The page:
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Arthur of the Britons: reviews

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Dec. 6th, 1972 | 11:00 pm

Kenneth Hughes in the Daily Mirror: 6 December 1972

King Arthur as a tough freedom fighter without shining armour, a round table or Guinevere, comes riding in for a new series called ARTHUR OF THE BRITONS (ITV, 4.50 except HTV).

HTV have spent £500,000 on the twenty-four episodes, and screen it at 6.50. They believe it should be seen by an adult audience as well as by children. They have a point.

For this is a literate and lively account of the life and times of a king whose personality has been blurred at the legendary edges ...

The style of the series is far removed from past notions of Camelot. Every sword and every broken shield clangs and smashes with the ring of authenticity.


Television Heaven

This excellent children's television series was a muddy and realistic version of the King Arthur legend which depicted Arthur (Oliver Tobias) as a struggling 6th century warlord, battling to unite the fragmented Celtic tribes into a cohesive fighting unit that could effectively oppose the Saxon invaders who were arriving in Britain in growing numbers.

This was King Arthur as he might have been ... Assisted and guided by Llud, The Silver Hand, his adoptive father and Kai, his foster brother, who is himself a Saxon foundling, 'Arthur of The Britons' stripped away the elaborate medieval view of Camelot and provided the viewer with a thoughtful and fascinating insight into the Arthurian legend.

Full review


Cult TV

Arthur is the war chieftain of a tribe of Celts who has his eye on the bigger picture - unification of the tribes in the face of the Saxon threat. Assisted by his adoptive father, Llud, and Saxon friend, Kai, he has his hands full keeping the peace with opposition from the various feuding factions as well as his duplicitous cousin, Mark of Cornwall.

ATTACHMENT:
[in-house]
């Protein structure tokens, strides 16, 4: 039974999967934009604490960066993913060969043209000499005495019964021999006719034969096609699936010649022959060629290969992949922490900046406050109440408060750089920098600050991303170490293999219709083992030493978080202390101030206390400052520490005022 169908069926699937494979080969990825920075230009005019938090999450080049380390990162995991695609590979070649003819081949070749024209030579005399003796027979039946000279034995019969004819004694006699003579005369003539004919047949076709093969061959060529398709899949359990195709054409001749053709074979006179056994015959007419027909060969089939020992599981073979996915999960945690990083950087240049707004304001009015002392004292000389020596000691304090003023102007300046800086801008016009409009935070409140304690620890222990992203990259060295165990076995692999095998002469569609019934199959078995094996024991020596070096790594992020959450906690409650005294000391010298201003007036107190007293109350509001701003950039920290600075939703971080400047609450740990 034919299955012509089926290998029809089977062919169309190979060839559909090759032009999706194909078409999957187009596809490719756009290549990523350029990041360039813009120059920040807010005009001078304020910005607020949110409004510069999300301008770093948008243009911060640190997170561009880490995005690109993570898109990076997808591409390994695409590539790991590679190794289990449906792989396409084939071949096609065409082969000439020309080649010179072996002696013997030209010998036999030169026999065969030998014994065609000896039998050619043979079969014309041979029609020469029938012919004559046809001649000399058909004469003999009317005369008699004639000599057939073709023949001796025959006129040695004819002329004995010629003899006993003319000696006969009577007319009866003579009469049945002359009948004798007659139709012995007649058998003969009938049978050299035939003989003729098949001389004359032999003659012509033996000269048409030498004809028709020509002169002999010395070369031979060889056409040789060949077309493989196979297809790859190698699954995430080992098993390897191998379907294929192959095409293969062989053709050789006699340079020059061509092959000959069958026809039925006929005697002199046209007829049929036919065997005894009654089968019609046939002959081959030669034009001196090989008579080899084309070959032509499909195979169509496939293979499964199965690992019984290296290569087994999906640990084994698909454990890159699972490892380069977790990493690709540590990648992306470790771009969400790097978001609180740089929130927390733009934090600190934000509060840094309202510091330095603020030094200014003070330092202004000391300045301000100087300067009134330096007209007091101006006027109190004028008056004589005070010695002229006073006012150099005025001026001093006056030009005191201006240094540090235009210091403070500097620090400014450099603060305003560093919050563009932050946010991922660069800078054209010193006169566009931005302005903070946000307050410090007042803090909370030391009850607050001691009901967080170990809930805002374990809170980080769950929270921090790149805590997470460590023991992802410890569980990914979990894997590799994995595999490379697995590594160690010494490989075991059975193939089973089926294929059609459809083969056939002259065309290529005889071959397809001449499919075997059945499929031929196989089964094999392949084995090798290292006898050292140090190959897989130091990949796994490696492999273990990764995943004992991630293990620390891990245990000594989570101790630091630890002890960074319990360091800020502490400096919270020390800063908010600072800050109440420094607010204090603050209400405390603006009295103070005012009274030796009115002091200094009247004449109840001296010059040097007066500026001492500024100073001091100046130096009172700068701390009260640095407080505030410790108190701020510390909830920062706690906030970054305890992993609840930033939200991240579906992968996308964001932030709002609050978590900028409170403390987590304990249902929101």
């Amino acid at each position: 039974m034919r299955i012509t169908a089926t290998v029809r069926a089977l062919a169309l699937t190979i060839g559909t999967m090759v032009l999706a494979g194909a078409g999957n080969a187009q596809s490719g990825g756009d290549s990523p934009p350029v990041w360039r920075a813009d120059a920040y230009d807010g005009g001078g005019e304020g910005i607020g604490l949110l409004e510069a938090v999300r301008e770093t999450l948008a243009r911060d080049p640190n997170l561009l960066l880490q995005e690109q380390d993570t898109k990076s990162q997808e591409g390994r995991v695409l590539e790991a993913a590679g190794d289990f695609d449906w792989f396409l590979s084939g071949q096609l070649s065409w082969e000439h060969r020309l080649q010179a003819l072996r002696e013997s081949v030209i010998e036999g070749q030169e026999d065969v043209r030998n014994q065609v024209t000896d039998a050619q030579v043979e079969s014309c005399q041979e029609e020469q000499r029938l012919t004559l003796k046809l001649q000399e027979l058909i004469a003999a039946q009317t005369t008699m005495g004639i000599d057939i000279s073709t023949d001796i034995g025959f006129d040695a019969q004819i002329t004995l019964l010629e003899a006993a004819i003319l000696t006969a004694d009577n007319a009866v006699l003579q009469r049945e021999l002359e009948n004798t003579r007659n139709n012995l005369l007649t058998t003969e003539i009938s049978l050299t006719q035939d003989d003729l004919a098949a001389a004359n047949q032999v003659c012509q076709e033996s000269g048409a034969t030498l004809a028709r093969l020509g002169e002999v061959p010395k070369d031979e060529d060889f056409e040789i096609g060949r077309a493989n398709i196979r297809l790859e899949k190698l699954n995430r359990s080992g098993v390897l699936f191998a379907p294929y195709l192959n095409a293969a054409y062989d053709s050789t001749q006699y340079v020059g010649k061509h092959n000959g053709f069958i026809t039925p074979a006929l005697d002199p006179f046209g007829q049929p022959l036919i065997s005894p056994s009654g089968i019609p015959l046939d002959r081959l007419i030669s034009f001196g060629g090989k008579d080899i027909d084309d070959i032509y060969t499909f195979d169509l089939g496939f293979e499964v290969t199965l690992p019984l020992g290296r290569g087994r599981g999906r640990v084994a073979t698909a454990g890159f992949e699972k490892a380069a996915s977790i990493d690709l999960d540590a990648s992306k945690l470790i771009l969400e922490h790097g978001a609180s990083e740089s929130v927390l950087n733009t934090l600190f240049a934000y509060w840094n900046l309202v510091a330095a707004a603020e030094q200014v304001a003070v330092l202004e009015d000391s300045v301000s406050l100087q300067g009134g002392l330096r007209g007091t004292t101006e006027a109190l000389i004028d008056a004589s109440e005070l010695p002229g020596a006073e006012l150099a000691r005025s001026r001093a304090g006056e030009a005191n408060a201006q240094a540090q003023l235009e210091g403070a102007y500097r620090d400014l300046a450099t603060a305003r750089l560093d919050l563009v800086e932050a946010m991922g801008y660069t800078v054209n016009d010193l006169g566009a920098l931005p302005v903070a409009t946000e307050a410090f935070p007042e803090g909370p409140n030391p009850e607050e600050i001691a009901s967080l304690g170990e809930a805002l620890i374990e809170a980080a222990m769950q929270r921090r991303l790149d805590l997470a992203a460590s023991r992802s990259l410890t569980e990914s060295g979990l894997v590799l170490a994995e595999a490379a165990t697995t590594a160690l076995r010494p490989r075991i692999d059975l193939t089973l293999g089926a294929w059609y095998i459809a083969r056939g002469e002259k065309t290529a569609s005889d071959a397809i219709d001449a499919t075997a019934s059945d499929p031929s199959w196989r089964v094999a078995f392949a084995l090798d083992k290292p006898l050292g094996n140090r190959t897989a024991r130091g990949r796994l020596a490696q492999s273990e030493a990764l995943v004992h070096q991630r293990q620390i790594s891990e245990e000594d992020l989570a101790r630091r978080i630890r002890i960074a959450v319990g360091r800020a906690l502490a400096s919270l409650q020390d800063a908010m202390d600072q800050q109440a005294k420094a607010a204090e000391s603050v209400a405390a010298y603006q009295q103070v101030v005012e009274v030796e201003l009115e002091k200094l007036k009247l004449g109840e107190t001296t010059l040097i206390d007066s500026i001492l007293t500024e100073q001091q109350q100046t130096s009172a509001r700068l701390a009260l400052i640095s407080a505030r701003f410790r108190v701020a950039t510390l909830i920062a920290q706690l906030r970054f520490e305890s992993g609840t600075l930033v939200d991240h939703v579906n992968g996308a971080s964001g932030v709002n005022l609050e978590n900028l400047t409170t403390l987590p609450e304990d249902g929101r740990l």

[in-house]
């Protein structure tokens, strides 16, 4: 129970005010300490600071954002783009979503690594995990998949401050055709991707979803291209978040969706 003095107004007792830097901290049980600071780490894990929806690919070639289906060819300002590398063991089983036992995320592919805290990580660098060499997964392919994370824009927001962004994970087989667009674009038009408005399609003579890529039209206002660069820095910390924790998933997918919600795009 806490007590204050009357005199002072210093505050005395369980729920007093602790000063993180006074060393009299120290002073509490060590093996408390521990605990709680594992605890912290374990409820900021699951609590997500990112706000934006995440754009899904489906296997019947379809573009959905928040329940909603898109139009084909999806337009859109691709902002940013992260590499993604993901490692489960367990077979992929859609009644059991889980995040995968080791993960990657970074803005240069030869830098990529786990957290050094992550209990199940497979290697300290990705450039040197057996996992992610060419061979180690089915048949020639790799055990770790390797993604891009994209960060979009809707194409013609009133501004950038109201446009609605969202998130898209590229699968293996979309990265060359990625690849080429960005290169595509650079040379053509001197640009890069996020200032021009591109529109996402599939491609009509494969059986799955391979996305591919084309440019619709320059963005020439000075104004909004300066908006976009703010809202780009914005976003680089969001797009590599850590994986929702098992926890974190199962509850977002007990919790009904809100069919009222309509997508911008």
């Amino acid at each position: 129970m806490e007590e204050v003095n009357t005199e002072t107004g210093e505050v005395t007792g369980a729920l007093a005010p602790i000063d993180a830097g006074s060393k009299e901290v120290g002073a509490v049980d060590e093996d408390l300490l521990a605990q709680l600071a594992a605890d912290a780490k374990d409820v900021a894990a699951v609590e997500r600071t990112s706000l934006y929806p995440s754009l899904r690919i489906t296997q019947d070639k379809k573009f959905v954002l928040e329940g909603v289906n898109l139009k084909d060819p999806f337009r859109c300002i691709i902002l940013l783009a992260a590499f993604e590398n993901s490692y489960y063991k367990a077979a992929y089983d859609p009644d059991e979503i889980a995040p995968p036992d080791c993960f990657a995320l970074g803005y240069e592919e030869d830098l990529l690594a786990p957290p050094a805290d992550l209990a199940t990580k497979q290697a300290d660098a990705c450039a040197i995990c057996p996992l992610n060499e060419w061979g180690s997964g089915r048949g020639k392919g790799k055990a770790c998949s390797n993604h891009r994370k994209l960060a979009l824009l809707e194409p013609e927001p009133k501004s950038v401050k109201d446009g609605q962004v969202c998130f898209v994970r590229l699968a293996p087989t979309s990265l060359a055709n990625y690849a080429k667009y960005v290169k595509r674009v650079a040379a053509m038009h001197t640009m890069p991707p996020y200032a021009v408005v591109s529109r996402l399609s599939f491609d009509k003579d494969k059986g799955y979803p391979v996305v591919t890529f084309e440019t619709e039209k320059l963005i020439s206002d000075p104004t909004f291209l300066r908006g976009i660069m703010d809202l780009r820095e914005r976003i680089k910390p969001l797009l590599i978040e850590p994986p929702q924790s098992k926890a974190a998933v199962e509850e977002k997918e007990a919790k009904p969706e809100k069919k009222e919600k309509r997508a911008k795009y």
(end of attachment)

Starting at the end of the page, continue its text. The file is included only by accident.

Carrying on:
Starring Oliver Tobias ... as Arthur, leader of the Britons, this 1972-1973 swashbuckling adventure series from HTV also stars Jack Watson and Michael Gothard as his compatriots Llud and Kai, Brian Blessed (I, Claudius) as Mark of Cornwall and an impressive guest cast ...

Full review


Grant on The Angriest

Even 38 years later it feels like a completely fresh take on the Arthurian legend, creating the sort of “the real Arthur” mystique that the 2005 Jerry Bruckheimer film could only dream of …

The series starred Oliver Tobias as Arthur, alongside Jack Watson as his adoptive father Llud and Michael Gothard as his right-hand man Kai. As far as I can find out Arthur was Tobias’ biggest role, although he did appear in a number of films and TV dramas ... Jack Watson was a mainstay of British film and television … Meanwhile Michael Gothard is probably best known for playing Emile Leopold Locque in For Your Eyes Only (1981), as well as appearances in The Devils (1971) and The Three Musketeers (1973) ...

The first episode of Arthur of the Britons … begins with Arthur and Kai racing each other on horseback. It’s a surprising scene, primarily because it lacks a musical score. This gives the episode an unexpectedly contemporary feel, which is something that keeps returning sporadically through the episode …

The climax of the episode is, for a 1970s children’s drama, unexpectedly violent, as the combined Celtic forces fend off a small Saxon invasion. The episode even manages to include some unexpected plot twists and turns.

Full review

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